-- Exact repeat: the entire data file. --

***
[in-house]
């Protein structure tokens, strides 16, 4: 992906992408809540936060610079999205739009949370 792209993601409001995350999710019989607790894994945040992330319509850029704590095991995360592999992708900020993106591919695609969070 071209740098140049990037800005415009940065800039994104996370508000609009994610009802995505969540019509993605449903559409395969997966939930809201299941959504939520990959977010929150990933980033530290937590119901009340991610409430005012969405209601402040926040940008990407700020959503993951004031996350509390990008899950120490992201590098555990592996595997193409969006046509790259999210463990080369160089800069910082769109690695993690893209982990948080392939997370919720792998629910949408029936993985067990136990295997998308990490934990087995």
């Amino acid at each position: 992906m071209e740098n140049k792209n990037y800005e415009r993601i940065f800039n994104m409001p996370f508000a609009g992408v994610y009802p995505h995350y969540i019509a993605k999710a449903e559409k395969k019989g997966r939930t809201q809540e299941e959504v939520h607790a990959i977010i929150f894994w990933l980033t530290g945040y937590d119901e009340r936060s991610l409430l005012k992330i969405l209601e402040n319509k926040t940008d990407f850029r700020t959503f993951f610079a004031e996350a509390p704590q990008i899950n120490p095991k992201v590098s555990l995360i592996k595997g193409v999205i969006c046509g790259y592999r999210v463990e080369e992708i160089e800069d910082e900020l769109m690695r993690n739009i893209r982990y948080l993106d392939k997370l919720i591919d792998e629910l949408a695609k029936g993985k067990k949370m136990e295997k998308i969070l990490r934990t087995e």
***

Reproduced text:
[in-house]
């Protein structure tokens, strides 16, 4: 992906992408809540936060610079999205739009949370 792209993601409001995350999710019989607790894994945040992330319509850029704590095991995360592999992708900020993106591919695609969070 071209740098140049990037800005415009940065800039994104996370508000609009994610009802995505969540019509993605449903559409395969997966939930809201299941959504939520990959977010929150990933980033530290937590119901009340991610409430005012969405209601402040926040940008990407700020959503993951004031996350509390990008899950120490992201590098555990592996595997193409969006046509790259999210463990080369160089800069910082769109690695993690893209982990948080392939997370919720792998629910949408029936993985067990136990295997998308990490934990087995």
């Amino acid at each position: 992906m071209e740098n140049k792209n990037y800005e415009r993601i940065f800039n994104m409001p996370f508000a609009g992408v994610y009802p995505h995350y969540i019509a993605k999710a449903e559409k395969k019989g997966r939930t809201q809540e299941e959504v939520h607790a990959i977010i929150f894994w990933l980033t530290g945040y937590d119901e009340r936060s991610l409430l005012k992330i969405l209601e402040n319509k926040t940008d990407f850029r700020t959503f993951f610079a004031e996350a509390p704590q990008i899950n120490p095991k992201v590098s555990l995360i592996k595997g193409v999205i969006c046509g790259y592999r999210v463990e080369e992708i160089e800069d910082e900020l769109m690695r993690n739009i893209r982990y948080l993106d392939k997370l919720i591919d792998e629910l949408a695609k029936g993985k067990k949370m136990e295997k998308i969070l990490r934990t087995e």